So happy that everyone has been enjoying the new kitchen floors!
Here is a little DIY on how to achieve the same look. It really wasn’t hard. Me and Jon actually agreed that it was one of the easiest projects we have ever done.
Step 1: Prep the floor.
Because our sweet Bear had chewed through part of the floor we went around with wood filler
and fixed any holes. We had done this the week prior to painting just due to time constraints. You can do it closer to painting if needed. We sanded everything down Friday evening.
Step 2: Clean up. You can swiffer or mop your floor a couple of hours before painting it. The floor will need to dry so it can not be done right before painting. An easy clean up right before painting and after sanding wood filler spots (we had crazy dog hair as well) would be a good sweep.
We also did a quick vacuum job: I told Jon to look happy, but I don’t think painting floors on a Friday night was his idea of fun!
STEP 3: Tape it up. We had a bunch of moulding in the kitchen so we needed to tape. Please remember if you use painters tape to remove it while the paint is still wet. If not the paint will stick to the tape and while it won’t bleed through it will remove a bit of paint when you take the paint off. If you have a steady hand I recommend free handing all trim.
STEP 4: Supplies. Take out your supplies, because you are about to start painting!
After all of my research of painting floors the most recommended product was Valspar Oil-Based Porch and Floor paint. Well due to green laws NY state no longer sells oil-based paint. So I hit a dead end on that front. I thought about marine grade paint, but wasn’t certain if they could custom color and wasn’t too thrilled with the long drying time. Windsor Smith came to the rescue in the form of a recommendation in an old In Style article.
. Break-through is low- VOCs and is one of the strongest paints out there. It turns tacky in about 30 mins from application and within 2 hours you can recoat. Once it is fully dries it has the strength and tough-ness of baked enamel! It only costs $44.99 for one gallon and it can be custom colored!
Along with that you will also need an extension pole for the roller. Plus you need to purchase a 1/4″ nap roller for a smooth finish.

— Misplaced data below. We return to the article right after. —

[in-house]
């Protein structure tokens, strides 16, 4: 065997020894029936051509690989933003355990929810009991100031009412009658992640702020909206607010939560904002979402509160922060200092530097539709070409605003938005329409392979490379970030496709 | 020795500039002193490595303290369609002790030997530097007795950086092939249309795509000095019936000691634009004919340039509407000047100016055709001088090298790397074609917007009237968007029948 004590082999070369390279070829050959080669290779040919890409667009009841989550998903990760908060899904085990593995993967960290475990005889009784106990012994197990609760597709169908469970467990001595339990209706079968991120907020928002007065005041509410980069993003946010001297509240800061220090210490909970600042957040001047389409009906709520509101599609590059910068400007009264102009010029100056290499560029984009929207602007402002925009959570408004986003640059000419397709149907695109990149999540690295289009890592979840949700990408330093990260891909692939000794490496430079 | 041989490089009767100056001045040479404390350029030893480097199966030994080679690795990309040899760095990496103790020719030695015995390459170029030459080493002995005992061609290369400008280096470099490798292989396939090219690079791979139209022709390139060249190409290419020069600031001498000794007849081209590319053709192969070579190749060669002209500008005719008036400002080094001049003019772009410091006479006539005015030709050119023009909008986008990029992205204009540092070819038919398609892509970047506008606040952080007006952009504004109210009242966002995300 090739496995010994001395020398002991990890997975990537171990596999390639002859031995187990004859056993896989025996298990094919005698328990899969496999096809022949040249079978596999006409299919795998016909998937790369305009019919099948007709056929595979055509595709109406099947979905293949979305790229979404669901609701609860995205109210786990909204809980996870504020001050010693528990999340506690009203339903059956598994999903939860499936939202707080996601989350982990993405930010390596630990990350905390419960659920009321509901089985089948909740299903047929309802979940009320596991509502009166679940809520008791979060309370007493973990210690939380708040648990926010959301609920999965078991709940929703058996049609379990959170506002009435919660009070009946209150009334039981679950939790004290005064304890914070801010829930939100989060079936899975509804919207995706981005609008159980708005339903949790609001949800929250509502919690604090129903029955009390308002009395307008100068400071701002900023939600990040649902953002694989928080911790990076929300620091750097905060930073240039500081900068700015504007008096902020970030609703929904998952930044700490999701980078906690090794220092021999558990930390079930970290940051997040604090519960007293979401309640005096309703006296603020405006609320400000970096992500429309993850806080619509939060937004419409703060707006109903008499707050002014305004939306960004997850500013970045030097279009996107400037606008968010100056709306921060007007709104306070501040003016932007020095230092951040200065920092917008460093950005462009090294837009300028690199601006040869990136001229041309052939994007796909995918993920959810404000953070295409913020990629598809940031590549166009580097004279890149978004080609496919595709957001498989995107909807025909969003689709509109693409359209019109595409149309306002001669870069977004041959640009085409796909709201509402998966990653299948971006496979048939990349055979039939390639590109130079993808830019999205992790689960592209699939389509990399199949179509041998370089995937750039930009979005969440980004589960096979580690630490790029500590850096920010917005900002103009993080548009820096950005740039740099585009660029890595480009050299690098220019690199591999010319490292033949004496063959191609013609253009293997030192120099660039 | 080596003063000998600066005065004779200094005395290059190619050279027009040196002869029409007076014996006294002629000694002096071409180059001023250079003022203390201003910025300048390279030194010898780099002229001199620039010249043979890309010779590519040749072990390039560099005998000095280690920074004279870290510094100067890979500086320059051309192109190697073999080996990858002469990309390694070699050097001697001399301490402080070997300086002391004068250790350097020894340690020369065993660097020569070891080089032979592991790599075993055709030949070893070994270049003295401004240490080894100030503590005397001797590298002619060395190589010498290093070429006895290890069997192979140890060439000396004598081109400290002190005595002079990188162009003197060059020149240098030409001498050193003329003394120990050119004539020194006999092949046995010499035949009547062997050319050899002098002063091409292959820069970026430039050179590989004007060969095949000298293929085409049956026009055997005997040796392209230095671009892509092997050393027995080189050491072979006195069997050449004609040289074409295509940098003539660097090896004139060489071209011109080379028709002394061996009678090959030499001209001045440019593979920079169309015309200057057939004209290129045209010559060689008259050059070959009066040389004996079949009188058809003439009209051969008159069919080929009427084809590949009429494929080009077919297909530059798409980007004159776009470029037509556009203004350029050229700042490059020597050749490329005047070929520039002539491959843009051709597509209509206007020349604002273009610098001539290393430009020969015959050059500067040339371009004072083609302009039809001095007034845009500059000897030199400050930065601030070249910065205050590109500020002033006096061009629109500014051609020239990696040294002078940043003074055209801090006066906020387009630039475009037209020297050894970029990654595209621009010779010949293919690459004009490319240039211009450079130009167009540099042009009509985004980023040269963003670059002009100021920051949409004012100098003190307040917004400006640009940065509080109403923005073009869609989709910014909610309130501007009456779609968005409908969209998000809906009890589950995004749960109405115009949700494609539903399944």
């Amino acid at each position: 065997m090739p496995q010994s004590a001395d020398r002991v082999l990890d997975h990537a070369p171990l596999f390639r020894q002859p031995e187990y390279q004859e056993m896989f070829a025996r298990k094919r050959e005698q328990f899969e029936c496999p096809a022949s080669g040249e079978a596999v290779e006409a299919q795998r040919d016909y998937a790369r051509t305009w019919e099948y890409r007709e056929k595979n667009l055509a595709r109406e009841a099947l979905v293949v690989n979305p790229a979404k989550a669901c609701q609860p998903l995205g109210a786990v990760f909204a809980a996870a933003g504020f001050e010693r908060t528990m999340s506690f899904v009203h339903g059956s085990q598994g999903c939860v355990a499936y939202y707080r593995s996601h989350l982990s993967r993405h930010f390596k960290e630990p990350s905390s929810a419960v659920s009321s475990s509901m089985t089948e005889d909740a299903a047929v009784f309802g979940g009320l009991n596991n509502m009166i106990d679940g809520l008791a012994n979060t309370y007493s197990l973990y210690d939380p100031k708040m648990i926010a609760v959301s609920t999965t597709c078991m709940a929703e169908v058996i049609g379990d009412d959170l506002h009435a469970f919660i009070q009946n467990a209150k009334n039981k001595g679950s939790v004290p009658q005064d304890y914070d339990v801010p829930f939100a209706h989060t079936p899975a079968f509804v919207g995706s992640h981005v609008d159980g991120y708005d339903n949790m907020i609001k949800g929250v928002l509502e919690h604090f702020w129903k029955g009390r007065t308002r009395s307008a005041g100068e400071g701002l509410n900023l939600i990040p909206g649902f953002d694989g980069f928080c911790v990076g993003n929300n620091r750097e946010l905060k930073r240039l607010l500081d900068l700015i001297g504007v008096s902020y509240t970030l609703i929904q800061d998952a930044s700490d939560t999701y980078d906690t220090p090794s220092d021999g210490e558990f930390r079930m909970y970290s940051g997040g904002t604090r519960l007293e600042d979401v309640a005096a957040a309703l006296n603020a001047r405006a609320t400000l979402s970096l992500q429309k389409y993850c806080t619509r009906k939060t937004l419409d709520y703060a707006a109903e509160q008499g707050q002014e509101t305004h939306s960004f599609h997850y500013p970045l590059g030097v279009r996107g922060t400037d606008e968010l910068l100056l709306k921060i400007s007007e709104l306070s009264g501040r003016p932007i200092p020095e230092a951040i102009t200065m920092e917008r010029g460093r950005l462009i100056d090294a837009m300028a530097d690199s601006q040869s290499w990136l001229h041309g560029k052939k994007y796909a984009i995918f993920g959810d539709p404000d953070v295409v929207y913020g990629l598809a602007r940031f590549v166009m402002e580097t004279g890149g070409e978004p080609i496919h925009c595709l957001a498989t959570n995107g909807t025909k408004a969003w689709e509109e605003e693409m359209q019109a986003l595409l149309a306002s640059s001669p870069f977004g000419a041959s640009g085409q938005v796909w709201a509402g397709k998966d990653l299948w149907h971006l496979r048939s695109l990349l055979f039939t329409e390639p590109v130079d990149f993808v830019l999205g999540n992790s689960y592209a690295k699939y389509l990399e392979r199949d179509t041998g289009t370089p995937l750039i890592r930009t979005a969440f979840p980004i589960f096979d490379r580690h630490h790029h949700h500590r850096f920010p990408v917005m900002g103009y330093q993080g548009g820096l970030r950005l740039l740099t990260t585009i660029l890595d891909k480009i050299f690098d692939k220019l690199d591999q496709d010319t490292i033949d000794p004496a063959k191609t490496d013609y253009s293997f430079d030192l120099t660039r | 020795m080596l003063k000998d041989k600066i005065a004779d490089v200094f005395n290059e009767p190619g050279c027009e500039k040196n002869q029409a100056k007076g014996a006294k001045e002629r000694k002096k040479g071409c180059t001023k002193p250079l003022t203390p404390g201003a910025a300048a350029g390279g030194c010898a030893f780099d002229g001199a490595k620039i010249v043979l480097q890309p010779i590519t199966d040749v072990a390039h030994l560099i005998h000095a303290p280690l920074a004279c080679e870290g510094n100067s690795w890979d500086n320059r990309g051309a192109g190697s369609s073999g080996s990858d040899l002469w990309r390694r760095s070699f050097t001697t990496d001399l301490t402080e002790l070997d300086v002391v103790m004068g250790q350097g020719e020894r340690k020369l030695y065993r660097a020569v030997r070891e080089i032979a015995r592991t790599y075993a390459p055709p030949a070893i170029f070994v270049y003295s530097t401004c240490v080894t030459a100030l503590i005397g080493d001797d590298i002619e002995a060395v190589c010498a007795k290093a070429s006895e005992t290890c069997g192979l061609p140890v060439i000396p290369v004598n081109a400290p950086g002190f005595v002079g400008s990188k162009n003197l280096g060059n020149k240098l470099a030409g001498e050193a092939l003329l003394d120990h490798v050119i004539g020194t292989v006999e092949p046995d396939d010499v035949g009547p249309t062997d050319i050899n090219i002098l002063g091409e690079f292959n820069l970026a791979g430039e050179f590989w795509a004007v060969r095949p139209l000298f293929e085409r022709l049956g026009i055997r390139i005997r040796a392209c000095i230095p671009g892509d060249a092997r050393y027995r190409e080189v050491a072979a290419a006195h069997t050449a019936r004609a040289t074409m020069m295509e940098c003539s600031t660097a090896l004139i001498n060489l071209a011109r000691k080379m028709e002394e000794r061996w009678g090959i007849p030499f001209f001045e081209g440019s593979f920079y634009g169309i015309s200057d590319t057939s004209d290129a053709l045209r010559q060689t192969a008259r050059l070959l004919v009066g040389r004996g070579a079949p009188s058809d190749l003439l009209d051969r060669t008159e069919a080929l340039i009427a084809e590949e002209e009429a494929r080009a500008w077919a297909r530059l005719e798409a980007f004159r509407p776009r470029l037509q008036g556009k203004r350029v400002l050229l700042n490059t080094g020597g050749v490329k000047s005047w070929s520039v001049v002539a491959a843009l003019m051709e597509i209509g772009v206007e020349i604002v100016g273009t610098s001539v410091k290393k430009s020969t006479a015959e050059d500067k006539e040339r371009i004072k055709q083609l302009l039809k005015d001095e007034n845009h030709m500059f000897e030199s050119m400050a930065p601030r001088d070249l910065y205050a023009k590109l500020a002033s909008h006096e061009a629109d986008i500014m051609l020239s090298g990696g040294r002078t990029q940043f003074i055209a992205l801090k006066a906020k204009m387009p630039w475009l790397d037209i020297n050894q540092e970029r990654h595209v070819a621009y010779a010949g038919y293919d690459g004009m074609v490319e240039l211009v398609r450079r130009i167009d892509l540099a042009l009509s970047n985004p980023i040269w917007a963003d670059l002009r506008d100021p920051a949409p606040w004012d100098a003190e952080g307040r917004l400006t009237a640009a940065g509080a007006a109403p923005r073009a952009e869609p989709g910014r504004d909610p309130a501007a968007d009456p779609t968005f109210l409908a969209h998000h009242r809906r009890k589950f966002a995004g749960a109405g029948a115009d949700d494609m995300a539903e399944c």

Step 5: Paint! Remember to stir the paint. It is recommended to be shaken for 3-5 mins prior to opening the can. Jon was still super happy! Don’t you love his faces? He thinks he is being funny so I always threaten to post the pictures. Enjoy sweetheart!
The coverage on this paint is amazing! One thing to note is that because it is so quick drying you need to be fast with cutting and rolling. If you cut the entire room and then go with the roller afterwards the tacky paint in the cut area will lift and glob up on the roller. If this happens sometimes a second coat will fix it or you will have to let it fully dry and then sand that section and re-paint.
I swear this isn’t one of those projects where I say “we” and it was mainly Jon that did it. I helped during the entire project. Here is my paint stained butt to prove it!
Painting took about an hour and a half. Here is the room after one coat:
Step 6: Re-coat: We headed to bed after the first coat so around 1 am and then re-coated it at 7 am. This went super quickly and we finished in about 35 mins.
We then left for the weekend and came home to this:
I love it! So far it’s been great. I was terrified of the dogs being on it, but they haven’t scratched it at all. I’ve also cleaned it with a swiffer and nothing happened. We moved in the appliances last night and all went smoothly with that as well! So for $50 (we had the other supplies already) we got a completely new look for our kitchen.
The paint color is actually a jade green. I got it custom colored in Spruce Green by Benjamin Moore. This was the original color of the walls. Those got repainted in Glass of Milk from Martha Stewart and my favorite shade of green went on the floors instead.